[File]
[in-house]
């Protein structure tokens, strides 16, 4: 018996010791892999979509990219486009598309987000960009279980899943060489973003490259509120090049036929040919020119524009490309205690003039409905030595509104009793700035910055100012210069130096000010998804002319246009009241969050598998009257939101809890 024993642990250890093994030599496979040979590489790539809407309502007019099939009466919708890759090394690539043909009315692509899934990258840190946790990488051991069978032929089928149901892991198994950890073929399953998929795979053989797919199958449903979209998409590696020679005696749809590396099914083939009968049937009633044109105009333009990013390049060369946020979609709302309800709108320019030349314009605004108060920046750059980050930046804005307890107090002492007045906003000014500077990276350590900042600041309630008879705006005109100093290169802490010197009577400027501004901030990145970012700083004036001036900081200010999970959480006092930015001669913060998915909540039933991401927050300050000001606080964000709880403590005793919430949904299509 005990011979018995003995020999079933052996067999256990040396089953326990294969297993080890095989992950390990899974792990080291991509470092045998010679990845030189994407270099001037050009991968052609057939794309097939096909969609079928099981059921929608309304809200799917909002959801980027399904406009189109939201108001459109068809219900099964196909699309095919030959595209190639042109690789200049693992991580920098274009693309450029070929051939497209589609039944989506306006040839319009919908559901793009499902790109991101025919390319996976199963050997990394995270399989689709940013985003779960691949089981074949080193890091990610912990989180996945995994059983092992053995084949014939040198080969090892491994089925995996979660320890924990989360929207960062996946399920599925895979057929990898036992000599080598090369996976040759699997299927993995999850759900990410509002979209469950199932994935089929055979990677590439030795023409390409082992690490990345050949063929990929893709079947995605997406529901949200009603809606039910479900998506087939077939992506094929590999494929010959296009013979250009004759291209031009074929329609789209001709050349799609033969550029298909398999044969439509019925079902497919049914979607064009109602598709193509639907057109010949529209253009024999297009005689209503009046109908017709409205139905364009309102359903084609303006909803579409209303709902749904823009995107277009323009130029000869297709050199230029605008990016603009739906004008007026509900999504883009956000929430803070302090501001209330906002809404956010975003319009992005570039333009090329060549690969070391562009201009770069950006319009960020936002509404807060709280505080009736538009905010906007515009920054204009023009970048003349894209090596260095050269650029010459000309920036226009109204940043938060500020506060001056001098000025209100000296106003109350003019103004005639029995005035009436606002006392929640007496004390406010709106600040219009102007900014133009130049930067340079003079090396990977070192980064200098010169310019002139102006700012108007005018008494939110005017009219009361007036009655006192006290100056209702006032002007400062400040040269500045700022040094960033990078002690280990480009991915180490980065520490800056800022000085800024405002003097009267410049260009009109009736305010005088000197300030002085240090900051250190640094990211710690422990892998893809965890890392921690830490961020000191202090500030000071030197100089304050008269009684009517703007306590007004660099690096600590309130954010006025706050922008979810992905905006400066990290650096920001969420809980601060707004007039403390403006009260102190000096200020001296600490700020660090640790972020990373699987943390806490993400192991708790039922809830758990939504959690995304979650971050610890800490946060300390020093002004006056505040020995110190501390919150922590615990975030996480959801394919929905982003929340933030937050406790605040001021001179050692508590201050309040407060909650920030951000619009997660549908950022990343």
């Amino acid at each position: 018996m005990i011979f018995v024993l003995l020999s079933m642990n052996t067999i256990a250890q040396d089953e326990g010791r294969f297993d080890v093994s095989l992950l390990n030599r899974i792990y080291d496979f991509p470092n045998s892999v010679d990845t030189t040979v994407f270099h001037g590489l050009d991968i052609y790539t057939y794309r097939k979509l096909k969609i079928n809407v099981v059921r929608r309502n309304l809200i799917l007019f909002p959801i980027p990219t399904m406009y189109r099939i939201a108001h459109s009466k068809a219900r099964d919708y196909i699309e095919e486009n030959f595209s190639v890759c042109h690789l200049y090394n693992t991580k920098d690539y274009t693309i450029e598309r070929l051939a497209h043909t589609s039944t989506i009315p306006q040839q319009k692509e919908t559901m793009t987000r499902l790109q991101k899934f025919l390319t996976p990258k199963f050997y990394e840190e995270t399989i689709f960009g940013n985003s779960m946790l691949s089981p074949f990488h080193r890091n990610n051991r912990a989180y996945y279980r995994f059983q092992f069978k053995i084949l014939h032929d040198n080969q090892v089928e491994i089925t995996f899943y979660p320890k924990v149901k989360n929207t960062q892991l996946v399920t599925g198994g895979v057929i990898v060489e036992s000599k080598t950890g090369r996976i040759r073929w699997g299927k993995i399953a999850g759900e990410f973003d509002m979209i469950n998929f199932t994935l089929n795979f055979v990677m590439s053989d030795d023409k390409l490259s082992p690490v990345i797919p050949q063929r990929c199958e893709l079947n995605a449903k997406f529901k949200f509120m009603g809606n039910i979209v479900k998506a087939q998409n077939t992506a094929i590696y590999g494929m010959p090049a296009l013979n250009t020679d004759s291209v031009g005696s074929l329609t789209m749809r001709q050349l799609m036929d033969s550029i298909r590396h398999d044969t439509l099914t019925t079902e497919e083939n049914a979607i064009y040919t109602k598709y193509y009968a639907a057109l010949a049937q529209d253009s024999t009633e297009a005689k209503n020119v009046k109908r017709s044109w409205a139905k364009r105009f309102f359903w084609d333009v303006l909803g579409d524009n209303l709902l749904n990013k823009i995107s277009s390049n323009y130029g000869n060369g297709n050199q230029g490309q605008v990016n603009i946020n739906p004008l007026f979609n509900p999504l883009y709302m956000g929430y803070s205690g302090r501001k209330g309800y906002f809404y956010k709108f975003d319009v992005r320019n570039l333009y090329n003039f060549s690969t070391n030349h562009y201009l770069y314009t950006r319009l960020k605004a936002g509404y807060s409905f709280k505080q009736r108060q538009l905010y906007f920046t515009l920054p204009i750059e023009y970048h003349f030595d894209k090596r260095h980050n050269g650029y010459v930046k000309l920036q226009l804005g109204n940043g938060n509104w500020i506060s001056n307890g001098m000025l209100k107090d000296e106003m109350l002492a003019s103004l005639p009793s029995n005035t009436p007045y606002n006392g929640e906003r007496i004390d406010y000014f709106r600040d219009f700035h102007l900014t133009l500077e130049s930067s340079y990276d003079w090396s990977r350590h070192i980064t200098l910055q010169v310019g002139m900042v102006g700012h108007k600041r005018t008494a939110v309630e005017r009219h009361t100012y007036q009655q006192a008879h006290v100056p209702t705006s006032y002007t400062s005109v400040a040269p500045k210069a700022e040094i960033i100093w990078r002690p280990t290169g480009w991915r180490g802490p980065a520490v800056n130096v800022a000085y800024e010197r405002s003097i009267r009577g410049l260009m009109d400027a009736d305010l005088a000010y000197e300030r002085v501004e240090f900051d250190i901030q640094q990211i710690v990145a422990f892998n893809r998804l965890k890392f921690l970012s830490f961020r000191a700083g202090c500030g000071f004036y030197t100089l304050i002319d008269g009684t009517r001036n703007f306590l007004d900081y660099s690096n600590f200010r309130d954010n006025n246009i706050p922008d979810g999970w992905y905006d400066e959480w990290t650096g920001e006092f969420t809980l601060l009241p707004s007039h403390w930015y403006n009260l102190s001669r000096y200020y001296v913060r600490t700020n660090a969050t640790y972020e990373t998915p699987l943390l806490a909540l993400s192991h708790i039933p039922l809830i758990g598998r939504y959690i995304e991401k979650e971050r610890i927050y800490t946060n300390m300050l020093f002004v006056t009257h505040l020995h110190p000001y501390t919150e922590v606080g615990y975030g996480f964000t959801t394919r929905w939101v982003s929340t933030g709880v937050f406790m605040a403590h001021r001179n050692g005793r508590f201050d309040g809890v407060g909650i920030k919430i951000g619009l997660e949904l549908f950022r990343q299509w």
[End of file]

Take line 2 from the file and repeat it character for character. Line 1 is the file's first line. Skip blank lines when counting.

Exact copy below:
């Protein structure tokens, strides 16, 4: 018996010791892999979509990219486009598309987000960009279980899943060489973003490259509120090049036929040919020119524009490309205690003039409905030595509104009793700035910055100012210069130096000010998804002319246009009241969050598998009257939101809890 024993642990250890093994030599496979040979590489790539809407309502007019099939009466919708890759090394690539043909009315692509899934990258840190946790990488051991069978032929089928149901892991198994950890073929399953998929795979053989797919199958449903979209998409590696020679005696749809590396099914083939009968049937009633044109105009333009990013390049060369946020979609709302309800709108320019030349314009605004108060920046750059980050930046804005307890107090002492007045906003000014500077990276350590900042600041309630008879705006005109100093290169802490010197009577400027501004901030990145970012700083004036001036900081200010999970959480006092930015001669913060998915909540039933991401927050300050000001606080964000709880403590005793919430949904299509 005990011979018995003995020999079933052996067999256990040396089953326990294969297993080890095989992950390990899974792990080291991509470092045998010679990845030189994407270099001037050009991968052609057939794309097939096909969609079928099981059921929608309304809200799917909002959801980027399904406009189109939201108001459109068809219900099964196909699309095919030959595209190639042109690789200049693992991580920098274009693309450029070929051939497209589609039944989506306006040839319009919908559901793009499902790109991101025919390319996976199963050997990394995270399989689709940013985003779960691949089981074949080193890091990610912990989180996945995994059983092992053995084949014939040198080969090892491994089925995996979660320890924990989360929207960062996946399920599925895979057929990898036992000599080598090369996976040759699997299927993995999850759900990410509002979209469950199932994935089929055979990677590439030795023409390409082992690490990345050949063929990929893709079947995605997406529901949200009603809606039910479900998506087939077939992506094929590999494929010959296009013979250009004759291209031009074929329609789209001709050349799609033969550029298909398999044969439509019925079902497919049914979607064009109602598709193509639907057109010949529209253009024999297009005689209503009046109908017709409205139905364009309102359903084609303006909803579409209303709902749904823009995107277009323009130029000869297709050199230029605008990016603009739906004008007026509900999504883009956000929430803070302090501001209330906002809404956010975003319009992005570039333009090329060549690969070391562009201009770069950006319009960020936002509404807060709280505080009736538009905010906007515009920054204009023009970048003349894209090596260095050269650029010459000309920036226009109204940043938060500020506060001056001098000025209100000296106003109350003019103004005639029995005035009436606002006392929640007496004390406010709106600040219009102007900014133009130049930067340079003079090396990977070192980064200098010169310019002139102006700012108007005018008494939110005017009219009361007036009655006192006290100056209702006032002007400062400040040269500045700022040094960033990078002690280990480009991915180490980065520490800056800022000085800024405002003097009267410049260009009109009736305010005088000197300030002085240090900051250190640094990211710690422990892998893809965890890392921690830490961020000191202090500030000071030197100089304050008269009684009517703007306590007004660099690096600590309130954010006025706050922008979810992905905006400066990290650096920001969420809980601060707004007039403390403006009260102190000096200020001296600490700020660090640790972020990373699987943390806490993400192991708790039922809830758990939504959690995304979650971050610890800490946060300390020093002004006056505040020995110190501390919150922590615990975030996480959801394919929905982003929340933030937050406790605040001021001179050692508590201050309040407060909650920030951000619009997660549908950022990343």